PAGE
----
We decided to share this picture of Precious Cargo for this update, instead of the other pictures. This was her picture when she was “Valerie” at the Orange County Shelter (pic credit OC Adoptable dogs), before she was adopted from there. We do not know much about her adoption, the process there or what happened after she left on July 23rd. We know she was spayed and microchipped to a male Hispanic who we tried to contact once we found out she was chipped. We were not successful. Often we get dogs that are chipped and we locate the owners at their address or by phone. We know there are puzzle pieces many of us are trying to put together. This sad event has made us appreciate our GRFF family, followers and people who love dogs from all over. Dogs get dumped out of cars all over the USA. People fail dogs, we do not, you do not. Shelters are overwhelmed and overcrowded. If you have followed us for a while you know we take sick street and shelter dogs and hope we can pay the bills. Most of the time the dogs are trying, they get better and we raise the necessary funds to treat dogs like Spirit, Martha and Walter. Cargo was not that lucky. Thank you Pet Care Veterinary Center for stabilizing her and letting us know she wagged her tail. We are glad the community cared, we are glad you care. Community members provided the information of her whereabouts late on Monday night. They provided the information about the men (two black males) who took her out of a car and left her injured on the sidewalk. Yes, the incident is being investigated, that’s all we know. Our real jobs, lives and the other 40 GRFF dogs make it impossible for us to respond to all the DMs, emails or comments individually. Thank you all! When we were notified Tuesday morning that Cargo was being examined, barked and was happy before she fell and passed away, we were just as devastated as you. 💔Our hearts go out to D who picked her up, put her in her car and talked nice to her on the way to the Vet. We know your heart is broken. 💔
LOS ANGELES (CNS) - A local rescue group is calling for an investigation into animal cruelty after coming to the aid of a dying female pit bull dumped in a South Los Angeles neighborhood following a suspected sexual assault, it was reported today.
Members of Ghetto Rescue -- a nonprofit animal rescue group based in Anaheim Hills -- were alerted Monday evening by a resident in the 100 block of West 85th Street in Florence that a gray and white pit bull had been dumped from a small, dark-colored car by two men, according to a Facebook post, the Orange County Register reported.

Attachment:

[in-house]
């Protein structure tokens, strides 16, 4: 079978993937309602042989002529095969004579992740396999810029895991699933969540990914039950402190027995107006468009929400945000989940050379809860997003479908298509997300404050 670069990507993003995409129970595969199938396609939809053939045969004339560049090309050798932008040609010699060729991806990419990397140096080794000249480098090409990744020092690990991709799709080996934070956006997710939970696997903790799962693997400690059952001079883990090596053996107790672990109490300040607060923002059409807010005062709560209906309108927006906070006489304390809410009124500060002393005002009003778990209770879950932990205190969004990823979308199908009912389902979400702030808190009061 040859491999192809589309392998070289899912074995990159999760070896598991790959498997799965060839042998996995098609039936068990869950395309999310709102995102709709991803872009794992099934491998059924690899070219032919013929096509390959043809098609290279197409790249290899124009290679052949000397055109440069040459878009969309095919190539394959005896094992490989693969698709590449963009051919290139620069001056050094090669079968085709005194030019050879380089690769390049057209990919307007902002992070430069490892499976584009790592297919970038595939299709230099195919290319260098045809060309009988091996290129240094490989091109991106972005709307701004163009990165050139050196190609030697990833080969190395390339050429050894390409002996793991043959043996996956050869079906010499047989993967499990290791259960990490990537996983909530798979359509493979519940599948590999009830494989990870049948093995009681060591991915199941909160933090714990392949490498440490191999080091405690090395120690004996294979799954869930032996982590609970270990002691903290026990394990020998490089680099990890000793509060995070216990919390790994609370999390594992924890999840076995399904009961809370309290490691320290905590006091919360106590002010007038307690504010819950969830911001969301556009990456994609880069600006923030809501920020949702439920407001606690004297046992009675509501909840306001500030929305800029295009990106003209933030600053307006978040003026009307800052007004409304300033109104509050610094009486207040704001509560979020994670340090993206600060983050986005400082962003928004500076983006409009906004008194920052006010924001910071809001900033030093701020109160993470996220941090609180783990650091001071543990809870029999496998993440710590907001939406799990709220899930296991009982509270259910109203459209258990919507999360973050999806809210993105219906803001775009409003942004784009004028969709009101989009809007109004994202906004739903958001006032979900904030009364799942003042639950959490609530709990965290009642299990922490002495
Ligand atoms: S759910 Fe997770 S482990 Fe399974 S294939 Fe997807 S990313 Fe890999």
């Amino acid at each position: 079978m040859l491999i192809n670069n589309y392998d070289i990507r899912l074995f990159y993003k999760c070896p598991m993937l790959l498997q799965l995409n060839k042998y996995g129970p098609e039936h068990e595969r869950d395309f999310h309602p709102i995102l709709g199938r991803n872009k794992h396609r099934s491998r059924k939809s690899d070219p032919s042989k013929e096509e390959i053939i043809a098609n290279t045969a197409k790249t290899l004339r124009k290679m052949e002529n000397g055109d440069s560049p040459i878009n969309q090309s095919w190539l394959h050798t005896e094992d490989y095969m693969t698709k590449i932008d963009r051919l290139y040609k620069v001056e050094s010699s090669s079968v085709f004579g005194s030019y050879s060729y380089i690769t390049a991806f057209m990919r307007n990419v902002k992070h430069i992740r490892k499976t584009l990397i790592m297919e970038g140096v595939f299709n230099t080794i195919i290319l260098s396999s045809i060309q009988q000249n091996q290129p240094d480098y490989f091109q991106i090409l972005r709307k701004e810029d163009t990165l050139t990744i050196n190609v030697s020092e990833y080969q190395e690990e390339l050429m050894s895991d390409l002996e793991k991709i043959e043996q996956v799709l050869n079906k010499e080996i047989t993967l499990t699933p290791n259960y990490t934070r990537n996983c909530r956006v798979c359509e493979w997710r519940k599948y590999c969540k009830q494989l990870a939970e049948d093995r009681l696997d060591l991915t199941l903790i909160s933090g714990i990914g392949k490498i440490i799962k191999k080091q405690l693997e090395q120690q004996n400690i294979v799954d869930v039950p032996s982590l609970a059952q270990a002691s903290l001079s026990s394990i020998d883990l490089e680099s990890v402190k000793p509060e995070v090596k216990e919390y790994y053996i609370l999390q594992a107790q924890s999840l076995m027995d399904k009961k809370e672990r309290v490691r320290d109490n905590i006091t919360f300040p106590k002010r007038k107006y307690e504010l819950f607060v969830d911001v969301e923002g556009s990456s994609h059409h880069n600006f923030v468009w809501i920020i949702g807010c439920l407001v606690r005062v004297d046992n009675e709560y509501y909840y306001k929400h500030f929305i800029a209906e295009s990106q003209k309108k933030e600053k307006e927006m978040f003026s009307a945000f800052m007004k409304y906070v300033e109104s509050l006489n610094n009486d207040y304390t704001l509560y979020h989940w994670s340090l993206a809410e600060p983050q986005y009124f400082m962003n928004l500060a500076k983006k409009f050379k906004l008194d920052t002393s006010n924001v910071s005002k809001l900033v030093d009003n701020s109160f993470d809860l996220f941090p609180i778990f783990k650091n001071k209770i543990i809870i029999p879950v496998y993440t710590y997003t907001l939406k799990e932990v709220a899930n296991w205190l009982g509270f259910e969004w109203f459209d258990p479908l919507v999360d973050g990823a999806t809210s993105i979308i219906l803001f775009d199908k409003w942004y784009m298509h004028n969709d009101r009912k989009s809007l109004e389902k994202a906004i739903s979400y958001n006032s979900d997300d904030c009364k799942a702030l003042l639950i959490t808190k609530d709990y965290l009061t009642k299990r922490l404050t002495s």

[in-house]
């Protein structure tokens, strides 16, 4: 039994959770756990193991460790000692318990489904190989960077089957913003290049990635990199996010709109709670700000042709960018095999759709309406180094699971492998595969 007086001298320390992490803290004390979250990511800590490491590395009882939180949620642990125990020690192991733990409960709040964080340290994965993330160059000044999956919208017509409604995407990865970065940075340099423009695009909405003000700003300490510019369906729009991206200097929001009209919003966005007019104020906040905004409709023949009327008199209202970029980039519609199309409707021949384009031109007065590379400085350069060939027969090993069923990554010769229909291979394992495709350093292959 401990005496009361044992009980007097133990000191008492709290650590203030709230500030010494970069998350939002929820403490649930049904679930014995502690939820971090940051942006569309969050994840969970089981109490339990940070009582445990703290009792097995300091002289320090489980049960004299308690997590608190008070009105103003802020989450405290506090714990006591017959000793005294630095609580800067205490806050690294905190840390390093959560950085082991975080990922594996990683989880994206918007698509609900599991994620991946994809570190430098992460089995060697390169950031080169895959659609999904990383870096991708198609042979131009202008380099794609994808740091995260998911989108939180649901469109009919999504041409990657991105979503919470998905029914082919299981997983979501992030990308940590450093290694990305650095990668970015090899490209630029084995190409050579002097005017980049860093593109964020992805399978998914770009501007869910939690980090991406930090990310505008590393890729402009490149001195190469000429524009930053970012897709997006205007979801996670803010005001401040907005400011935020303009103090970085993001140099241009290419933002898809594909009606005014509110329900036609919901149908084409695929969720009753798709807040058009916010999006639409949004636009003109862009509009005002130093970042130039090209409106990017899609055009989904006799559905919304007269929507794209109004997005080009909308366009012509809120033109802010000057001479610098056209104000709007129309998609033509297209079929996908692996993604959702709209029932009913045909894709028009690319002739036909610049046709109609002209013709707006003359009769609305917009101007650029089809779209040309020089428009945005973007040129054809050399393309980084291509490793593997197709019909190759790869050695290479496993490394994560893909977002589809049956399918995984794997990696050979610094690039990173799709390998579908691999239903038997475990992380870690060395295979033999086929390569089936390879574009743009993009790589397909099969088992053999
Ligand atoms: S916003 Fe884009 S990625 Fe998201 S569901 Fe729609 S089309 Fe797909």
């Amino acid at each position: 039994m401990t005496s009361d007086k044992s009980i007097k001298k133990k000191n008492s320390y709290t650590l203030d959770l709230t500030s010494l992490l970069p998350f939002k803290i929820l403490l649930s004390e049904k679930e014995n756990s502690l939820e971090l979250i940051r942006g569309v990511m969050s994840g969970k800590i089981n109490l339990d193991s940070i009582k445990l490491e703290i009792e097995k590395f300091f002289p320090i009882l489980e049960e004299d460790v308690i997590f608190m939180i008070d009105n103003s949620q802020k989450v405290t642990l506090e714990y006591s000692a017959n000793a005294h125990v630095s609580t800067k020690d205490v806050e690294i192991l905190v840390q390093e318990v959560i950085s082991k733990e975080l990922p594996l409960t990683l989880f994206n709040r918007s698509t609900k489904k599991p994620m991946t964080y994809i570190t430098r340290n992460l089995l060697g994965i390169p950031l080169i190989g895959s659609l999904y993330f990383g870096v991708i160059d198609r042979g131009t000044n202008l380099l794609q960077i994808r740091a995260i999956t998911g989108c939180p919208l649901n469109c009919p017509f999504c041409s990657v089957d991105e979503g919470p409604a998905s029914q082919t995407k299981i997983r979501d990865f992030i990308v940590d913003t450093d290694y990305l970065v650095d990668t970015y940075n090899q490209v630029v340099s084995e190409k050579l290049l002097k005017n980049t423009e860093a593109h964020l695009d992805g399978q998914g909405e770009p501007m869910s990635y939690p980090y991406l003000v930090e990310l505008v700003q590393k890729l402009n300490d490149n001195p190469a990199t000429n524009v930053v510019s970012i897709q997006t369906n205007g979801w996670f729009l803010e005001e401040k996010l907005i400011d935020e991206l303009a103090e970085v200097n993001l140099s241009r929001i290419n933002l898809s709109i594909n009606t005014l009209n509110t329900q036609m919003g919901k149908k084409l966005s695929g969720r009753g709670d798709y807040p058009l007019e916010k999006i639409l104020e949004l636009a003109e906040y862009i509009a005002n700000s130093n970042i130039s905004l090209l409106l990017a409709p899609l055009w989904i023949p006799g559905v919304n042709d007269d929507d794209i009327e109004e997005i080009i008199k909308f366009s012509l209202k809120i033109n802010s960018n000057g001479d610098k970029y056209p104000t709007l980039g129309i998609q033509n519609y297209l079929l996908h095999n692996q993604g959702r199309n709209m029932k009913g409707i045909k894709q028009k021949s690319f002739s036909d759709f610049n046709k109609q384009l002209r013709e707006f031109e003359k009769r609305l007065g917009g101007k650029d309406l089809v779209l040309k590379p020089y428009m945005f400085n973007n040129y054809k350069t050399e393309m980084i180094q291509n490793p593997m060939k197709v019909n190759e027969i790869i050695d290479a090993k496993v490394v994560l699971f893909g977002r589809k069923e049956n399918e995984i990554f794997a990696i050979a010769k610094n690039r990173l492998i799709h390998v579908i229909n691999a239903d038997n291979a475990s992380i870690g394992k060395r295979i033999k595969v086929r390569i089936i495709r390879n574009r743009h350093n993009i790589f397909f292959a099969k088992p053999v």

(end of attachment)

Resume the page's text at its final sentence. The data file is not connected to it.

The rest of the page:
A chip on the 5-year-old dog showed she was adopted from the Orange County animal shelter on July 23. The pit bull, named Valerie, had been in the shelter for three months.
The Los Angeles Police Department's Animal Cruelty Task Force has started an investigation, according to the Register.
“(Valerie) passed away about one hour ago, and we are in tears,” Ghetto Rescue posted on Facebook at 11:16 a.m. Tuesday. “She was comfortable, and on pain medication. The only thing we can be thankful for is she did not die on the sidewalk alone. Other than her vagina trauma nothing was obviously wrong. No scrapes or abrasions.”
“She had no external injuries and none were seen in Xray,” the post continued. “While writing this post we were informed that her aorta was ruptured. Vet suspects trauma to the chest area.”
Posts by Ghetto Rescue drew the attention of the LAPD. On Thursday, Aug. 9, investigators began interviewing witnesses, said LAPD Detective Al Erkelens. Investigators also were planning to speak with the veterinarian who treated Valerie on Monday night.
Erkelens said he cannot confirm Ghetto Rescue's allegation of sexual assault but said it will be investigated, as will the pit bull's aortic rupture.
“There are two possible crimes, bestiality which is a misdemeanor and intentional injury to the dog that was meant to inflict pain, suffering or death to the dog,” Erkelens said. “If (someone) did something to cause the aorta to rupture, that is a felony.”
Erkelens said his unit responds to less than 10 cases of bestiality a year.